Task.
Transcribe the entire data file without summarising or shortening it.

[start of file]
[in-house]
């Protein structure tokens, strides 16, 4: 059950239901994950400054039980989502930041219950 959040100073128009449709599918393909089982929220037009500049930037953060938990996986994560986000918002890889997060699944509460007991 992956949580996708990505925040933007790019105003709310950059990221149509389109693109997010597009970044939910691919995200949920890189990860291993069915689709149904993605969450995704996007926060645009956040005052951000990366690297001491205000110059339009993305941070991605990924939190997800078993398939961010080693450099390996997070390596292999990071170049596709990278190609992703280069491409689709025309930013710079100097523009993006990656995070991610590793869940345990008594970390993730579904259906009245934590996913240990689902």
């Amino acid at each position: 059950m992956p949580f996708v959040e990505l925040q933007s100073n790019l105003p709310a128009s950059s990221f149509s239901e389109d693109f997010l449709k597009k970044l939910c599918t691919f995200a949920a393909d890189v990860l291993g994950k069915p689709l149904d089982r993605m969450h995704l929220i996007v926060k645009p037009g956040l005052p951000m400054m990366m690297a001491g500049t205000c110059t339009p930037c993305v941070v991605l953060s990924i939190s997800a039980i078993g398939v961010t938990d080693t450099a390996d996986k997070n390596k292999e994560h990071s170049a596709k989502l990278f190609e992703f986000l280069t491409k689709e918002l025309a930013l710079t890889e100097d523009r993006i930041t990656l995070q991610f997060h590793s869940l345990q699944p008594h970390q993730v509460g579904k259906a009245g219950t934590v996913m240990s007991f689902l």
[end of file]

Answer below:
[in-house]
């Protein structure tokens, strides 16, 4: 059950239901994950400054039980989502930041219950 959040100073128009449709599918393909089982929220037009500049930037953060938990996986994560986000918002890889997060699944509460007991 992956949580996708990505925040933007790019105003709310950059990221149509389109693109997010597009970044939910691919995200949920890189990860291993069915689709149904993605969450995704996007926060645009956040005052951000990366690297001491205000110059339009993305941070991605990924939190997800078993398939961010080693450099390996997070390596292999990071170049596709990278190609992703280069491409689709025309930013710079100097523009993006990656995070991610590793869940345990008594970390993730579904259906009245934590996913240990689902």
């Amino acid at each position: 059950m992956p949580f996708v959040e990505l925040q933007s100073n790019l105003p709310a128009s950059s990221f149509s239901e389109d693109f997010l449709k597009k970044l939910c599918t691919f995200a949920a393909d890189v990860l291993g994950k069915p689709l149904d089982r993605m969450h995704l929220i996007v926060k645009p037009g956040l005052p951000m400054m990366m690297a001491g500049t205000c110059t339009p930037c993305v941070v991605l953060s990924i939190s997800a039980i078993g398939v961010t938990d080693t450099a390996d996986k997070n390596k292999e994560h990071s170049a596709k989502l990278f190609e992703f986000l280069t491409k689709e918002l025309a930013l710079t890889e100097d523009r993006i930041t990656l995070q991610f997060h590793s869940l345990q699944p008594h970390q993730v509460g579904k259906a009245g219950t934590v996913m240990s007991f689902l």